photographing: large format

This kind of photographing is a slow process. Most of the locations that I select and scope with a digital camera, and think that they could well work for large format, usually turn out to be duds after I’ve sat on them for a few days. This is a scoped image for a possible large format photo session:

Baum Rd, Waitpinga

Could these roadside photographs be interpreted as a stepping into the post colonial? A way to engage with the experience of colonialism and its past and present effects, both at the local level of an ex-colonial society and at the level of a more general global developments thought to be the after-effects of empire.  The aftermath of settlement as it were? The underside of empire? The conditions under imperialism and colonialism proper, as well as the conditions coming after the historical end of colonialism.

Is there a way for photography to explore the complex colonial encounter? Literature is usually emphasised in postcolonial studies –eg., exploring Australian literature as a postcolonial literature. What then of photography? Can photographers make pictures from a postcolonial theoretical perspective? Can we talk in terms of a postcolonial photography as we do with a post colonial literature? Should we?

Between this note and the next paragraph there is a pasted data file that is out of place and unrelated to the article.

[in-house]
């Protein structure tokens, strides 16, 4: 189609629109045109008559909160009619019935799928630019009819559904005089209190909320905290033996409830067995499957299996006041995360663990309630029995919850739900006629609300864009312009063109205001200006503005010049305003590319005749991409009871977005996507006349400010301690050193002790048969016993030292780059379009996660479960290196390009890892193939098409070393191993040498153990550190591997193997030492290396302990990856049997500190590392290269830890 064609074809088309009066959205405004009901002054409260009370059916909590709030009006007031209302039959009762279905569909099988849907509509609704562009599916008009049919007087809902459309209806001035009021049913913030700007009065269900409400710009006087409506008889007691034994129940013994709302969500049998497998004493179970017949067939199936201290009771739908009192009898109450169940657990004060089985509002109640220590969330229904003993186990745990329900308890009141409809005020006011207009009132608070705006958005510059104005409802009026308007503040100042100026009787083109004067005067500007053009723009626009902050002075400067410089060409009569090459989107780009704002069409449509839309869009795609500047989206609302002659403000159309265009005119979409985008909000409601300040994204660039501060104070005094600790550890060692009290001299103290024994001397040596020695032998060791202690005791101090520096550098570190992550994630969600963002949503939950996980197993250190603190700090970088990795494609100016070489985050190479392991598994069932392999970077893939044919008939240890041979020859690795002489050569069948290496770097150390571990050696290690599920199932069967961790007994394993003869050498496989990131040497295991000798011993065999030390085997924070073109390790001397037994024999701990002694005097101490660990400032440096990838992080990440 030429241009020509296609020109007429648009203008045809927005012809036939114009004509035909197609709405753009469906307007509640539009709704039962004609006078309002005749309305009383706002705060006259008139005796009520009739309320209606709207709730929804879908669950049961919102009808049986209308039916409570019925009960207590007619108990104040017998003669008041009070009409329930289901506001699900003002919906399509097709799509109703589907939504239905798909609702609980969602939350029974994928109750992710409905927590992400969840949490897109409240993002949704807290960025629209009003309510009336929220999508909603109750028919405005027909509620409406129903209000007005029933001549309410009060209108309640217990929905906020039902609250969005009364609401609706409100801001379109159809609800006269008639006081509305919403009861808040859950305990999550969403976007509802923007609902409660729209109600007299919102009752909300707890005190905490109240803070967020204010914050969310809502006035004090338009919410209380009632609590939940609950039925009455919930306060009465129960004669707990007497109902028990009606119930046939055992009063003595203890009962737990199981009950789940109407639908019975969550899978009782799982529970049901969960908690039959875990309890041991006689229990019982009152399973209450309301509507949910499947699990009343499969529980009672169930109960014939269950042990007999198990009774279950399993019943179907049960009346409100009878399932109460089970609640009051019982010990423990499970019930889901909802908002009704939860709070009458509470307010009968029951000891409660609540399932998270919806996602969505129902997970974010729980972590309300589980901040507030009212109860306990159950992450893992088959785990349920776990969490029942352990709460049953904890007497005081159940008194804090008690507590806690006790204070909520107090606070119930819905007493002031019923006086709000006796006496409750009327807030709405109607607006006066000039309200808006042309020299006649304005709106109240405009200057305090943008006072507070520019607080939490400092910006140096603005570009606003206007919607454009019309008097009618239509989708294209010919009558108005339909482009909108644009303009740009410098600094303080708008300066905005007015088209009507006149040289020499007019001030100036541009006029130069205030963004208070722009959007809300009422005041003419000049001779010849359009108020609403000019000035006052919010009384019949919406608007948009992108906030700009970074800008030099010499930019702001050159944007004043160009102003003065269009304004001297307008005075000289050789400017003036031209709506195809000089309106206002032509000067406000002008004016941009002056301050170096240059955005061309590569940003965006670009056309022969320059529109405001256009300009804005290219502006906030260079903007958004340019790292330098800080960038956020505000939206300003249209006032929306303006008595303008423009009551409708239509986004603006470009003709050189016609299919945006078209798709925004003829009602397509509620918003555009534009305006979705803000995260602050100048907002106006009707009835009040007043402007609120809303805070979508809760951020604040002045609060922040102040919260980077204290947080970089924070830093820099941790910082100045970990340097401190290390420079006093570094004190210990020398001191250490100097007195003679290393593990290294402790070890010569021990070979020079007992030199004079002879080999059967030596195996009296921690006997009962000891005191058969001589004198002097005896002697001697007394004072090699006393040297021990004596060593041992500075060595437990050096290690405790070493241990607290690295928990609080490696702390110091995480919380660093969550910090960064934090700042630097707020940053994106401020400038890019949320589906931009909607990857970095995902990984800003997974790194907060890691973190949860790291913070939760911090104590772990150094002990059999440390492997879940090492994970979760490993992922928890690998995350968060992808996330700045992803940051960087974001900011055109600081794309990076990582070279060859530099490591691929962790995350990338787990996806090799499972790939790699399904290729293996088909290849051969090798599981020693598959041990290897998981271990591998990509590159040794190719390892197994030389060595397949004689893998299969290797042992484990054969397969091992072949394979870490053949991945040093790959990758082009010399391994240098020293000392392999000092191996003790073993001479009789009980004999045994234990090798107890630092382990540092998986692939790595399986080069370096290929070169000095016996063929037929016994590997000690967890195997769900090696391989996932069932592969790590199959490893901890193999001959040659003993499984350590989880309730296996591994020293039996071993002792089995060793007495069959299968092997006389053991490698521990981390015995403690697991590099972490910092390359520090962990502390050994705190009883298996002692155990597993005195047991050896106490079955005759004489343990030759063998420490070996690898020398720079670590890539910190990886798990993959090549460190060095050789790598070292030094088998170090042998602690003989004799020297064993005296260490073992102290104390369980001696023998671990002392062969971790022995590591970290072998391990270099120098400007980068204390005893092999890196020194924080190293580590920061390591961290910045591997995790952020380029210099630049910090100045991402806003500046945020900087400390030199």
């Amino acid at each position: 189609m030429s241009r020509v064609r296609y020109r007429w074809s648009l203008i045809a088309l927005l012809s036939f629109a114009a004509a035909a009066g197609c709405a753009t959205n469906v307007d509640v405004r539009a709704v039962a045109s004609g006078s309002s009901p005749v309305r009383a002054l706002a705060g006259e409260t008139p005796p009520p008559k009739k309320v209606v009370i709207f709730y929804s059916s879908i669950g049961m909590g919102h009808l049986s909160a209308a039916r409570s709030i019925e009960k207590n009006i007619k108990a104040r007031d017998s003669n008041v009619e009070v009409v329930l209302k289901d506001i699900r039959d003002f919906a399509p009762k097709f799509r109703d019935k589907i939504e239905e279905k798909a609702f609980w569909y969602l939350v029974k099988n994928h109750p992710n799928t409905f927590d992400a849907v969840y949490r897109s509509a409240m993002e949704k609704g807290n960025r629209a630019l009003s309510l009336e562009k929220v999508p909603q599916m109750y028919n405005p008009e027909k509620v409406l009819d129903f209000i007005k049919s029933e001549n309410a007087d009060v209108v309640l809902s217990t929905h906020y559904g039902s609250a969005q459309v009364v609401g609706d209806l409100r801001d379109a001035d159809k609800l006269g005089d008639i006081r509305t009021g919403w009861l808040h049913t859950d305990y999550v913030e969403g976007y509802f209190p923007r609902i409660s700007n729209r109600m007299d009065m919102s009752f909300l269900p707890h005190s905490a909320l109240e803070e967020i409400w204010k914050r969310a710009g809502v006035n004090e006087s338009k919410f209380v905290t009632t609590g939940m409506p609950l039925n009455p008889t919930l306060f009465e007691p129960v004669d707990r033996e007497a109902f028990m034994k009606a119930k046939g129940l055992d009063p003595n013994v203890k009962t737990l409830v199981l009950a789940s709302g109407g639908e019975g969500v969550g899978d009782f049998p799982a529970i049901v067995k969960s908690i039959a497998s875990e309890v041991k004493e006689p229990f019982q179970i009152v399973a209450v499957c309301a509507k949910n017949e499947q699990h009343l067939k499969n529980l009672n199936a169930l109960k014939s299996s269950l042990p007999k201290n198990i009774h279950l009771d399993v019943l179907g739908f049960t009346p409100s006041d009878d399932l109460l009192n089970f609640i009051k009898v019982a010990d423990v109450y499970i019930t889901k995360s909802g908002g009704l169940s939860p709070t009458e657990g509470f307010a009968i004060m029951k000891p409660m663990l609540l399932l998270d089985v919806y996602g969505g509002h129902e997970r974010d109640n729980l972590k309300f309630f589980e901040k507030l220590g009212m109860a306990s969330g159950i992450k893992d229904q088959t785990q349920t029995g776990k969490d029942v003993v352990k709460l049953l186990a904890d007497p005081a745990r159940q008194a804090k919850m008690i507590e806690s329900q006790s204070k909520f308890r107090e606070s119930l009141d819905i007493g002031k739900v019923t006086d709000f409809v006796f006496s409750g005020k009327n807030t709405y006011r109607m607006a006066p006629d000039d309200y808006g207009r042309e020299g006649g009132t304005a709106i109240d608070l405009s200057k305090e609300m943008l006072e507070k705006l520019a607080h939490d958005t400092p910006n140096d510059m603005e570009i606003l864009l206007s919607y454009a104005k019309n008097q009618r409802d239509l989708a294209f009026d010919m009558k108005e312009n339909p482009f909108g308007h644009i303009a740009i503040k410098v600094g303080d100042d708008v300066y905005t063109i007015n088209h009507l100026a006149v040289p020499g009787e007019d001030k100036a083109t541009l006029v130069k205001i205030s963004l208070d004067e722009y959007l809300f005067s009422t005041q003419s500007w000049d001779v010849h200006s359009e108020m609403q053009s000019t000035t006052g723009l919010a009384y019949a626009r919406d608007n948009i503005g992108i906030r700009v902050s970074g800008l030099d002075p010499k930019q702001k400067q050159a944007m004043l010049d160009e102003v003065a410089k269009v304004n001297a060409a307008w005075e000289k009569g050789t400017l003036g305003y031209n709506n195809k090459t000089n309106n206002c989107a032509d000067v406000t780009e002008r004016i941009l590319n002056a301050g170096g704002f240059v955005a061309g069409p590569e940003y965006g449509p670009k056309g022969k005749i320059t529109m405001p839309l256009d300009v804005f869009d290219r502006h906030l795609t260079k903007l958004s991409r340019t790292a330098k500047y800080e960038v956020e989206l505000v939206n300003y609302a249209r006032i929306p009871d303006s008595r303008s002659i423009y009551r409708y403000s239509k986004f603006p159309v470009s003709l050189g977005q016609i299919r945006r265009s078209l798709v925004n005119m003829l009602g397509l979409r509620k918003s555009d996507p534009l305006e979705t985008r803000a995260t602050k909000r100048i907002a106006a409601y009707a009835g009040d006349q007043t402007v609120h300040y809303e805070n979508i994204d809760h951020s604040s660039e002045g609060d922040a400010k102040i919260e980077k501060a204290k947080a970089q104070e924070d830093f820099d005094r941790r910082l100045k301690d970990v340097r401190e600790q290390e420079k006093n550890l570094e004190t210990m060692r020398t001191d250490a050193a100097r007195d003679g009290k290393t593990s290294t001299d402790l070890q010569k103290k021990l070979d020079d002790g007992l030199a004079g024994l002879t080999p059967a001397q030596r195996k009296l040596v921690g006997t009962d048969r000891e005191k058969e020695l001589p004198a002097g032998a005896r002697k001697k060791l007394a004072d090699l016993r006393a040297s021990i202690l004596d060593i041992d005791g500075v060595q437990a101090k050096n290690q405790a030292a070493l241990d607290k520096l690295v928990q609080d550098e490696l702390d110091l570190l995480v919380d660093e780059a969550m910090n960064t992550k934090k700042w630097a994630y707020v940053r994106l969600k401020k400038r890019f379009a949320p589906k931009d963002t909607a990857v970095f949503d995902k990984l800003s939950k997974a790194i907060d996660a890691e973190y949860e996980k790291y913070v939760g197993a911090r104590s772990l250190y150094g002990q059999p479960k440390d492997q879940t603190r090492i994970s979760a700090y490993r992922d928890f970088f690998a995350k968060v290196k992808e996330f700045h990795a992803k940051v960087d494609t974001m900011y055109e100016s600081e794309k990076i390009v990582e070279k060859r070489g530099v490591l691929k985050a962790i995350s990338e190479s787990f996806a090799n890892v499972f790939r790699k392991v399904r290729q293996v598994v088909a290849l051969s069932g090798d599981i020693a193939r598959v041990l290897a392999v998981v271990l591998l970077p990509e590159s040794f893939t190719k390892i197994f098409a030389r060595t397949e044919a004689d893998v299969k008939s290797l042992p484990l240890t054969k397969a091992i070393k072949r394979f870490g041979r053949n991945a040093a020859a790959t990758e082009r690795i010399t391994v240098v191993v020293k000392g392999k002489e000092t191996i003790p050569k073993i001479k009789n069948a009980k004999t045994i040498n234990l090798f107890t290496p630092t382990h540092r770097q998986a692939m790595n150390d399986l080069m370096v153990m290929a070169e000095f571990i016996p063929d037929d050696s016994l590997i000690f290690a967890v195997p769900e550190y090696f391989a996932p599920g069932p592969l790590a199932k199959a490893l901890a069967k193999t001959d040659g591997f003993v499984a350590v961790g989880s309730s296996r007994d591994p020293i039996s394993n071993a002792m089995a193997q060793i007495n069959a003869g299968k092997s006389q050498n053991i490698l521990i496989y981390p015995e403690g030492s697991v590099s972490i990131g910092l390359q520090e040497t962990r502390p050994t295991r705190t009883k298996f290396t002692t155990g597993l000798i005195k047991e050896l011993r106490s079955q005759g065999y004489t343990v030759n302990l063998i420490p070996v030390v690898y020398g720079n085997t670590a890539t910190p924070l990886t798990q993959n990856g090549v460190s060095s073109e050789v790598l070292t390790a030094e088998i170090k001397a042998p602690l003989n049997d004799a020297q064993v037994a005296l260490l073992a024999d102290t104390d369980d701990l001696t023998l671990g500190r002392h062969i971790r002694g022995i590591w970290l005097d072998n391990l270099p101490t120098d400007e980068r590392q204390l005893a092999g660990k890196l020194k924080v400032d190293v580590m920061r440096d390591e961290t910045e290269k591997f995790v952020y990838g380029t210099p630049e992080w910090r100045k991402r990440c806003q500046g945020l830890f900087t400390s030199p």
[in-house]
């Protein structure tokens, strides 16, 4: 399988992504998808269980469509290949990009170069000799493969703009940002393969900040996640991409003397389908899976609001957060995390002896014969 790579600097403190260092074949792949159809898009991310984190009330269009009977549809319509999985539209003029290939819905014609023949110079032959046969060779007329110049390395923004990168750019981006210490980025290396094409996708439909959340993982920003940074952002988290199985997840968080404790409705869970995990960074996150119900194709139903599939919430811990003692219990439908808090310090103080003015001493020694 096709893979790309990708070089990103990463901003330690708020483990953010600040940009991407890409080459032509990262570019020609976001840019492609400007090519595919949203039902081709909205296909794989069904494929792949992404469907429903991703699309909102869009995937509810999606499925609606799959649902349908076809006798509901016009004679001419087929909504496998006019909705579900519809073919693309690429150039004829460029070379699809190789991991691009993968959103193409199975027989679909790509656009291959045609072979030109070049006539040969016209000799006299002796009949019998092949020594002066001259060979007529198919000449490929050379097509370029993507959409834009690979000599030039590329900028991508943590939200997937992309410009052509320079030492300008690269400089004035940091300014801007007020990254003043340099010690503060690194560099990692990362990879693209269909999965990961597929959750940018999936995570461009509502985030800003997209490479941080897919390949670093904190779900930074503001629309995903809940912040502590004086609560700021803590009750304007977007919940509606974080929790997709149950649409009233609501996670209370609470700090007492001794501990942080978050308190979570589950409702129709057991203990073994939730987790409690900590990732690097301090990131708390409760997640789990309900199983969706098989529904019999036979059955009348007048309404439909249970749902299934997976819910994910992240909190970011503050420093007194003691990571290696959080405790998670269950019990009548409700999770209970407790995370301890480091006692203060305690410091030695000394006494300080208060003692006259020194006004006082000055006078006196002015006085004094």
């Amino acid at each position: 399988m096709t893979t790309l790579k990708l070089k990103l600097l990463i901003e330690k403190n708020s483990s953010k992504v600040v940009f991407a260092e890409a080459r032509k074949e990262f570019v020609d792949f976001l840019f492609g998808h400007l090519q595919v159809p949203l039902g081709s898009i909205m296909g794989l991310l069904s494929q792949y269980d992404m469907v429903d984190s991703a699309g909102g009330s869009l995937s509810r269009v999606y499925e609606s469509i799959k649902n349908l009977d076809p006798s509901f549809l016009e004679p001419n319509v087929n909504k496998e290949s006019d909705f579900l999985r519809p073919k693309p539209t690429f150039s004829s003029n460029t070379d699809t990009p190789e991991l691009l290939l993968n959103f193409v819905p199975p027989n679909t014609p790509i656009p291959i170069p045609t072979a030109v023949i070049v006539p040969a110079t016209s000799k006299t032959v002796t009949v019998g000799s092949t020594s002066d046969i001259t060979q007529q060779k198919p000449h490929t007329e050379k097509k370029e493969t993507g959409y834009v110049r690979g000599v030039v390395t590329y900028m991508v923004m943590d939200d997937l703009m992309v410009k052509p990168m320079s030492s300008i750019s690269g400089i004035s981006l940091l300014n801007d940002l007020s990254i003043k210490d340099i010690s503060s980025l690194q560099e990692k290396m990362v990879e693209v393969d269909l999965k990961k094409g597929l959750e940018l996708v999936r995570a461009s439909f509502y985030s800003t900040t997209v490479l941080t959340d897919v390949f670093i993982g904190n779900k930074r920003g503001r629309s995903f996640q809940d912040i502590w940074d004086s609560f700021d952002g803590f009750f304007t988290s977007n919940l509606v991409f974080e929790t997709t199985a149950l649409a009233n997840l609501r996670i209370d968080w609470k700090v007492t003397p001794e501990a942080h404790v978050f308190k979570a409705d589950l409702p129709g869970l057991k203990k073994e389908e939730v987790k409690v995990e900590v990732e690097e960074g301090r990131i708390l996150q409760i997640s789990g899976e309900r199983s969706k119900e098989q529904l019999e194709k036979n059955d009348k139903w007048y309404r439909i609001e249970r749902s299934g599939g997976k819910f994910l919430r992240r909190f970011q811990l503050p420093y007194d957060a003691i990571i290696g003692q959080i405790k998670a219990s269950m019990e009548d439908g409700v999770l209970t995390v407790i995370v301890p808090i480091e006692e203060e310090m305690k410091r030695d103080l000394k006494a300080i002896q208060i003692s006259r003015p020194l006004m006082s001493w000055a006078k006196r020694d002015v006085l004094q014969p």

field, Baum Rd, Waitpinga

Colonial photography in Australia has been caught up in empire in that it had helped to produce knowledge about aboriginal Australians for the imperial centre and graphically demonstrated colonial Australia’s brutal treatment of First Nations peoples. Photography was an integral part of the colonial gaze. It often structures a scene to erase the violence of Indigenous-settler relations to depict settler colonization as a benevolent intervention. 

There is not that much native bush or scrub left after the land had been cleared by settlers for agriculture and grazing in South Australia in the nineteenth century. Can agriculture provide a link between colony and empire? The stripped land is more obvious on the western side of the Fleurieu Peninsula. Maybe I should start to photograph those bare rolling hill on that side of the peninsula. I do need to expand my horizons.

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